Language Selection

English French German Italian Portuguese Spanish

Hardware

Sony VAIO VGN-FW180-E/H

Filed under
Hardware

linuxuser.co.uk: Amazingly crisp and bright 16.4-inch screen. Blu-ray drive with HDMI output. Larger than usual 320GB hard drive. 802.11n Wi-Fi for fast access

Pandora gets a hands-on review

Filed under
Linux
Hardware

pandorapress.net: The recent reports on Pandora’s case design and controls have been nothing short of glowing. It’s pretty satisfying information for the most part; there is no doubt that what we’re hearing from the team is genuine delight in what they’ve achieved. But the question has been asked – what would some guy off the street think of it?

Dell Mini 9 Explodes, Burns Hole in Floor

Filed under
Hardware

tomshardware.com: Netbooks are small, affordable, basic computers. They don't run hot enough to warrant cooling solutions like the ones found in full size laptops. Or do they?

ASUS Eee PC 1201N On Linux

Filed under
Linux
Hardware

phoronix.com: For the past year my netbook of choice has been the Samsung NC10 as while it shipped with stock Intel Atom hardware like other netbooks such as the Dell Mini 9 and earlier ASUS Eee PCs, the Samsung was built very well and possessed a rather large and well laid out keyboard for only being a 10.6" mobile computer. Catching my attention recently though has been the ASUS Eee PC 1201N netbook.

NVIDIA Linux 2009 Year In Review

Filed under
Hardware
Software

phoronix.com: Another annual tradition of ours besides running a Linux Graphics Survey is to provide a "year in review" analysis of the ATI and NVIDIA Linux drivers with their respective graphics driver releases from the past year in terms of both feature improvements and how their quantitative performance has changed. We are beginning with our NVIDIA Linux 2009 Year In Review.

$99 Linux PC in a keyboard launches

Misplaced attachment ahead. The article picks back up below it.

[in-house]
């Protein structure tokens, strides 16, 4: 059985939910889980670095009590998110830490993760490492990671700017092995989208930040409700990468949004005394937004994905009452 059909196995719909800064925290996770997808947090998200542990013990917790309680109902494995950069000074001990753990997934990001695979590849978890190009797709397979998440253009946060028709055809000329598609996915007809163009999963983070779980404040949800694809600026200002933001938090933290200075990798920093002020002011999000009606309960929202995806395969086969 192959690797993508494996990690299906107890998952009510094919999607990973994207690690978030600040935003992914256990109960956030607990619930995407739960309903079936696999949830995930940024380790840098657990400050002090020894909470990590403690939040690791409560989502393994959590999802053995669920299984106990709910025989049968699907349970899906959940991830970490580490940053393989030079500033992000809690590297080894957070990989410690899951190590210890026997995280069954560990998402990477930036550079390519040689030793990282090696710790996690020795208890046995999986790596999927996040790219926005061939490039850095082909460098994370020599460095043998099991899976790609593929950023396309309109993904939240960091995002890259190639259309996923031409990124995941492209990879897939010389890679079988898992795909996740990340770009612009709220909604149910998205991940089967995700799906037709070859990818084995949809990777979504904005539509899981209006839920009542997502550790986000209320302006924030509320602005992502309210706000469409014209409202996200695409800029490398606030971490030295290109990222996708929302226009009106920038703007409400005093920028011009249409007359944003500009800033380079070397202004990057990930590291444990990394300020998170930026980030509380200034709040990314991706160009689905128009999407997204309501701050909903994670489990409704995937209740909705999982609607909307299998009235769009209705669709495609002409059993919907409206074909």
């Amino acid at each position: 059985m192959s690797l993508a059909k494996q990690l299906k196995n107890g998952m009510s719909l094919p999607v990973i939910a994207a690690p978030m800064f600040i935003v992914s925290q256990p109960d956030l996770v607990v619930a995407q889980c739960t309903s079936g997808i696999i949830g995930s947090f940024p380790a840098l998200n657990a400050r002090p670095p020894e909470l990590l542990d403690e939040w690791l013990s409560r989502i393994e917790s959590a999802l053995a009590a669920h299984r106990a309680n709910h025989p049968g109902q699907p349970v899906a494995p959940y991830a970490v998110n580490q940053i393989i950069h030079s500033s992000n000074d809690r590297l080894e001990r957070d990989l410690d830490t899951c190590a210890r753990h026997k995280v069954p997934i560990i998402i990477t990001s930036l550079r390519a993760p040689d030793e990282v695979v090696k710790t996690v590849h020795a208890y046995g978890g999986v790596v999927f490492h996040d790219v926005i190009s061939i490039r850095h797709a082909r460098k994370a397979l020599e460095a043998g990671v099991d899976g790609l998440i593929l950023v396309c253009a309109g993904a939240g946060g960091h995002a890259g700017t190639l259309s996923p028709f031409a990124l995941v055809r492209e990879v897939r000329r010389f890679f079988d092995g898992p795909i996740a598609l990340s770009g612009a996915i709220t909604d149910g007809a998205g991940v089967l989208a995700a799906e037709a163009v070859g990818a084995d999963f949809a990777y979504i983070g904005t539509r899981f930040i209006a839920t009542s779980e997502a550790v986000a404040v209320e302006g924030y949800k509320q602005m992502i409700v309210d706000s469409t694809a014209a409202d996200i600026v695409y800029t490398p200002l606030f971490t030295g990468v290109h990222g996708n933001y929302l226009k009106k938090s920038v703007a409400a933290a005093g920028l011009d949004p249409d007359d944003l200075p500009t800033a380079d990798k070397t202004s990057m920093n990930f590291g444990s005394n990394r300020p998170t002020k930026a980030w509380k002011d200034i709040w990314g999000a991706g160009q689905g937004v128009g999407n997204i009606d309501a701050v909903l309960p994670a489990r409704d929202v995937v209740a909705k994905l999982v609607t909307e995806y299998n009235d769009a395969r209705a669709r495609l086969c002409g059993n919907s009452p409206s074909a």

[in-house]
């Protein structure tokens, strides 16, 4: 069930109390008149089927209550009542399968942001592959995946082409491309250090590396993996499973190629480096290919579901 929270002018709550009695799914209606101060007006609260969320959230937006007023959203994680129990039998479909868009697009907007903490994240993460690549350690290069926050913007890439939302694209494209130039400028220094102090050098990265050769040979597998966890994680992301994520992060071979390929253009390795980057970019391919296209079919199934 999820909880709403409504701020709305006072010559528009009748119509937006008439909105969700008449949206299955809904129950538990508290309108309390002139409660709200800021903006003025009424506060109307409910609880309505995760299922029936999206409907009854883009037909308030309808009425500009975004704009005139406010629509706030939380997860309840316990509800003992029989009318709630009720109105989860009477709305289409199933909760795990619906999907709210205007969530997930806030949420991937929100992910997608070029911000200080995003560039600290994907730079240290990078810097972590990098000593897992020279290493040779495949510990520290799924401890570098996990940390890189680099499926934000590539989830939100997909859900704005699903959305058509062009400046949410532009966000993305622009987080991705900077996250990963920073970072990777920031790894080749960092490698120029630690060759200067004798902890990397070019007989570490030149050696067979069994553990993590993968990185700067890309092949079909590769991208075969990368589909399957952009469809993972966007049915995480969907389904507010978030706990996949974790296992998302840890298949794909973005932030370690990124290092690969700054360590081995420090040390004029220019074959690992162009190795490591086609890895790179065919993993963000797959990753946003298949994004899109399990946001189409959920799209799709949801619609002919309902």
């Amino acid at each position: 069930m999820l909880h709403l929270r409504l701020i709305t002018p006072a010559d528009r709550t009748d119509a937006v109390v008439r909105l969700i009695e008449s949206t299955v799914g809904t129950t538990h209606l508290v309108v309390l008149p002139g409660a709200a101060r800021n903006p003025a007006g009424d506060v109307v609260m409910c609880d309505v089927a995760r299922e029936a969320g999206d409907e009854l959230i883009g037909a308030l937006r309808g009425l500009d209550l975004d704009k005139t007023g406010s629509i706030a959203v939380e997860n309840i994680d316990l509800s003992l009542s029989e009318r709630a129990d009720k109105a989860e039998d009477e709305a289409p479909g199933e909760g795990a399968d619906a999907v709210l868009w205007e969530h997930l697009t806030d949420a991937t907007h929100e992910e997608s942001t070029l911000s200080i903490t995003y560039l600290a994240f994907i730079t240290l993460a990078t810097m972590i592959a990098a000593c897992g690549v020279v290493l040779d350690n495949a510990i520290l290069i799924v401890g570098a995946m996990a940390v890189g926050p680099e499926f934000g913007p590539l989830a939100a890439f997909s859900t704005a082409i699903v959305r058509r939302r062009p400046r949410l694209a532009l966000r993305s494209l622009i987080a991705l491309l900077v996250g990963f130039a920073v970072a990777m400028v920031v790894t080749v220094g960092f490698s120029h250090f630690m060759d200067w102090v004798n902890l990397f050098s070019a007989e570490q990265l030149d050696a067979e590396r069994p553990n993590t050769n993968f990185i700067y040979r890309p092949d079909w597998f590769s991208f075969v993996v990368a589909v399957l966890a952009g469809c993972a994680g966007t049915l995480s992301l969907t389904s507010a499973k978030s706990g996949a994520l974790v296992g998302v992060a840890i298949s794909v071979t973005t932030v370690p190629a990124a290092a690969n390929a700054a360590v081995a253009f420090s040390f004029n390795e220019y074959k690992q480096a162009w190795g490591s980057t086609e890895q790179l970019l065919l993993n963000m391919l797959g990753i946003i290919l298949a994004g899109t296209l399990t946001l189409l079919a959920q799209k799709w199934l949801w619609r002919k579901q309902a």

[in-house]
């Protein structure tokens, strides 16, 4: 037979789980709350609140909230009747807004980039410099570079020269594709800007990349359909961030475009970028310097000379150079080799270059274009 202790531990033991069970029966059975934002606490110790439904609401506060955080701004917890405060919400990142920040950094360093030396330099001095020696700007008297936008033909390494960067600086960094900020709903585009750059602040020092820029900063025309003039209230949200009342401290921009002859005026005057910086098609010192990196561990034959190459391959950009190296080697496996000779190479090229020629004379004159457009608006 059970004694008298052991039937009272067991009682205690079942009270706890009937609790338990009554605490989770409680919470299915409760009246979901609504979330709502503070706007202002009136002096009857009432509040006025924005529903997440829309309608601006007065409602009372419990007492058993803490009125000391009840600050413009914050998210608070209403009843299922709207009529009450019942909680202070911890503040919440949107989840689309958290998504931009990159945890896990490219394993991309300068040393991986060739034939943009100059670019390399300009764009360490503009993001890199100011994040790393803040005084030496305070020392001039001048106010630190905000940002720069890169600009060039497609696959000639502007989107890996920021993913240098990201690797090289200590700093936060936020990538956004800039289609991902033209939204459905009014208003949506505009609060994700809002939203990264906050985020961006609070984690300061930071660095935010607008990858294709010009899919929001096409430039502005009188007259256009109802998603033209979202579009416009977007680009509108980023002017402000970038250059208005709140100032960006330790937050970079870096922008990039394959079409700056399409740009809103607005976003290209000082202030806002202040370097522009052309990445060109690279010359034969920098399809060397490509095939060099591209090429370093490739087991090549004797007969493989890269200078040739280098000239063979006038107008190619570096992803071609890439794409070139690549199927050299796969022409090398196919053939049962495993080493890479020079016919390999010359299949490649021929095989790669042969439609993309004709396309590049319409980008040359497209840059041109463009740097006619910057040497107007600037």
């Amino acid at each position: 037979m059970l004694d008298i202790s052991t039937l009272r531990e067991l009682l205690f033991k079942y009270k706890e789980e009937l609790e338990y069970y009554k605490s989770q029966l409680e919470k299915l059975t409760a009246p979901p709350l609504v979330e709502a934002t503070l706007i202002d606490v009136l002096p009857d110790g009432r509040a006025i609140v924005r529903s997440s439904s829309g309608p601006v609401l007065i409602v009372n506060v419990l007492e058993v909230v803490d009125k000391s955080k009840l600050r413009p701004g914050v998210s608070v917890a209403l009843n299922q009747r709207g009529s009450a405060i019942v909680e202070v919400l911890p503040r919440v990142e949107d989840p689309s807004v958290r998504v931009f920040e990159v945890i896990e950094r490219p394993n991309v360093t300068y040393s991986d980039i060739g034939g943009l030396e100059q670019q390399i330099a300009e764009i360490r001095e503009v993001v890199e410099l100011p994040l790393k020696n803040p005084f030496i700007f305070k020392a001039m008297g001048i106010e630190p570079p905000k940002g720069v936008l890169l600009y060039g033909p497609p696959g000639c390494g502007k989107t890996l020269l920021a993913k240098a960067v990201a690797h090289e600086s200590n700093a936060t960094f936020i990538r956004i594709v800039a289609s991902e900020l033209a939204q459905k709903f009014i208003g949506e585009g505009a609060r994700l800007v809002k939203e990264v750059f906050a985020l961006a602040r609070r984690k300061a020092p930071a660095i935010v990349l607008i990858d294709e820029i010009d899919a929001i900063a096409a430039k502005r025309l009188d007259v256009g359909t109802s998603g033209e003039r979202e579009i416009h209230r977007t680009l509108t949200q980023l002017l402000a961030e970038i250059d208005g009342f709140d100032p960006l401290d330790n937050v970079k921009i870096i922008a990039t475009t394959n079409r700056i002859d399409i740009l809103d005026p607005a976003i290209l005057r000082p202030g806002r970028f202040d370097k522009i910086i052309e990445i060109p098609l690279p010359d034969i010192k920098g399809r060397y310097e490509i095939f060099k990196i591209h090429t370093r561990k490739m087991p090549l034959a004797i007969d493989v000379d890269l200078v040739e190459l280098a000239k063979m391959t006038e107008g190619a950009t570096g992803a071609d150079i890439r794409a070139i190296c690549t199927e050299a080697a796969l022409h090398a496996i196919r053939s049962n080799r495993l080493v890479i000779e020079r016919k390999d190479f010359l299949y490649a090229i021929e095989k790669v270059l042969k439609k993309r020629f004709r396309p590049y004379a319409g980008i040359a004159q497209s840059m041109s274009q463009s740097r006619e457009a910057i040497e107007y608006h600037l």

Filed under
Linux
Hardware

semiaccurate.com: THE ASUS EEE KEYBOARD might be the most desirable computer in a keyboard design, but it’s unlikely to be cheap once it launches considering all the little tweaks Asus had done to it since it was announced. Enter the NorhTec Gecko Surfboard.

Why you should not pay for extended warranty if you use Linux

Filed under
Linux
Hardware

tech-no-media.com: I have read a rather sad story today. Apparently the Best Buy Geeks squad refused to service the machine of someone who had purchased an $80 extended warranty for its netbook just because he had installed Ubuntu Linux.

So a Man Walks Into a Bar and Asks for an Ubuntu on the Rocks

Filed under
Hardware
Ubuntu

ibeentoubuntu.com: She was checking out laptop bags, and my attention went to the Acer display just outside the bag store. To my shock, there was a low-end laptop (about USD400) with a localized version of Ubuntu on the computer.

FTC Sues Intel for Anticompetitive Practices

Filed under
Hardware
Legal

earthweb.com: U.S. regulatory authorities today filed a lawsuit against Intel, alleging a 10-year history of monopolistic behavior that saw the world's largest chipmaker use its dominant market power to crowd out cheaper, potentially superior alternatives.

Cherrypal Offers Laptop for Under $100

Filed under
Linux
Hardware